Bloomberg

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    (Bloomberg) -- A year ago, Uber Technologies Inc. hiked the price of rides in London and placed the surcharges into a fund that would help drivers switch to electric vehicles. On Friday, Uber said drivers would be able to start tapping into that fund in the form of discounts on electric cars made by Nissan Motor Co.The two companies agreed to offer 2,000 Nissan Leaf electric cars to Uber drivers in London as part of the program. The average Uber driver in London would save about 4,500 pounds ($5,900) off the cost of a Leaf through a combination of a manufacturer discount and a rebate from the electric vehicle fund, Uber said. The company declined to provide more details on the offer price.Automakers are hoping environmentally conscious businesses and customers will drive demand for electric cars. The need to boost sales is especially acute for those with operations in the U.K., which includes Japan’s Nissan, amid the uncertainties of Britain’s planned exit from the European Union.Read more: U.K. to Ensure No Brexit Cliff-Edge for Carmakers, Minister SaysThe auto industry suffered a series of setbacks last year as U.K. production slumped and manufacturers idled plants to cope with three Brexit deadlines that came and went. Jaguar Land Rover Automotive Plc said it’s cutting thousands of jobs, Honda Motor Co. is closing its only British factory in 2021, and Nissan scrapped plans to build the X-Trail sports utility vehicle in Sunderland. The Japanese automaker will instead use that facility to make the 2,000 Leafs for Uber.Uber increased the cost of taking a ride in London by 15 pence per mile in January 2019 in order to raise a target of 200 million pounds for the electric vehicle fund. Uber said it raised 80 million pounds in the first year. Drivers must accrue at least 1,000 pounds in contributions to the fund before receiving credits.The company’s future in the city is uncertain after regulators revoked its license to operate there in November. Although Uber can continue to facilitate rides while it appeals the decision, regulators have expressed reservations about the company’s ability to guarantee the safety of passengers. This week, London’s main transportation regulator released a scathing report detailing its concerns about the service.To contact the reporter on this story: Nate Lanxon in London at nlanxon@bloomberg.netTo contact the editors responsible for this story: Giles Turner at gturner35@bloomberg.net, Mark Milian, Anne VanderMeyFor more articles like this, please visit us at bloomberg.comSubscribe now to stay ahead with the most trusted business news source.©2020 Bloomberg L.P.

  • Uber Failed to Flag Complaints of Assault to London Regulator
    Bloomberg

    Uber Failed to Flag Complaints of Assault to London Regulator

    (Bloomberg) -- London’s main transportation regulator has released a scathing document detailing why it moved to ban Uber Technologies Inc. from operating in the city. The regulator lists several safety concerns, including the charge that it didn’t receive proper notification of alleged sexual assaults involving the platform.The report comes just months after the regulator, Transport for London, revoked Uber’s license to operate in the city for the second time in less than three years. Uber is currently doing business in London under a temporary license, and fighting for the ability to continue operating in one of the world’s biggest hubs.Sent to Uber in late November but only released this week, the regulator’s 62-page document focuses on charges that Uber failed to adequately verify drivers’ identities and safeguard the service for passengers. It also says the company blamed “system or human error” for its failing to promptly notify Transport for London about seven incidents that led the company to suspend a driver. A number of these related to allegations of rape and sexual assault, the report said.In November, “We found Uber not fit and proper to hold a new private hire operator’s license,” said Helen Chapman, the regulator’s licensing director, noting that the company had submitted an appeal.Uber declined a request for comment.Transport for London, TfL, has previously said that at least 14,000 Uber trips involved drivers who weren’t who they said they were, thanks to the company’s fallible license-verification process. One driver found exploiting Uber’s app had already had a private hire license revoked by the regulator after it discovered the person had received a caution for distributing indecent images of children, it said.In the report, the U.K. regulator also attacked Uber’s system for monitoring drivers’ insurance status, stating that the ride-hailing company had failed to stop uninsured drivers from working on the app.The regulator said that some drivers were able to hack Uber’s platform by manipulating their GPS settings when uploading photos, a tactic that allowed them to change photos or put their photo on another driver’s account. Drivers are banned from doing so in the U.K. Five of these drivers had already been dismissed by Uber, the report said.The regulator also flagged a software patch used by Uber drivers to allow them to see passenger destinations, mainly a strategy used by drivers at airports. The issue was brought to TfL’s attention by an unnamed third party.The ability for drivers to see passenger destinations in advance of accepting a trip is significant because it means drivers can reject shorter, less pricey trips in favor of more profitable long hauls. Drivers worldwide have long requested the feature, with Uber making it available just this month to California drivers as a way to strengthen its case that its drivers are free agents and should not be governed by a new state law seeking to reclassify them as employees.Uber is currently preparing an appeal to TfL’s decision to revoke its license, a process that could take years, and during which time the company will be allowed to continue operating in the city. Meanwhile, Uber is still flagging potential issues to TfL. In November, the company told the regulator about an online scam targeting drivers to create fake trips for charging passengers.\--With assistance from Nate Lanxon.To contact the reporter on this story: Giles Turner in London at gturner35@bloomberg.netTo contact the editors responsible for this story: Tom Giles at tgiles5@bloomberg.net, Anne VanderMey, Andrew PollackFor more articles like this, please visit us at bloomberg.comSubscribe now to stay ahead with the most trusted business news source.©2020 Bloomberg L.P.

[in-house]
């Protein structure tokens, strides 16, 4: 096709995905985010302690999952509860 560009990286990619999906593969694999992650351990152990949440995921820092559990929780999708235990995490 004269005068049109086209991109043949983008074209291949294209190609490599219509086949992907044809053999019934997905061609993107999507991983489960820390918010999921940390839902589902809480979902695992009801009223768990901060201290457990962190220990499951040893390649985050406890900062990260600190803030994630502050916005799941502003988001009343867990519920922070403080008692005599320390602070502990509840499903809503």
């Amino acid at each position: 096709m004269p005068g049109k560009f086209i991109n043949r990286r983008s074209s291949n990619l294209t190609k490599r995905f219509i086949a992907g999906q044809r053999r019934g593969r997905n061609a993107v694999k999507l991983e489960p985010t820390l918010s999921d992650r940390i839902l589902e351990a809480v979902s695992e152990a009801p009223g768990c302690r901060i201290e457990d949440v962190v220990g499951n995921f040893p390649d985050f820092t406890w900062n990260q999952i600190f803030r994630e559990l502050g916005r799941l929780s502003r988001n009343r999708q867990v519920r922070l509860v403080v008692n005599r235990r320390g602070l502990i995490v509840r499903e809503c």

• Uber's Shin-pei Tsay is coming to TC Sessions: Mobility
    TechCrunch

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    TechCrunch

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  • Barrons.com

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  • Ahead of Uber exit, Colombian president calls for tech level playing field
    Reuters

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    Reuters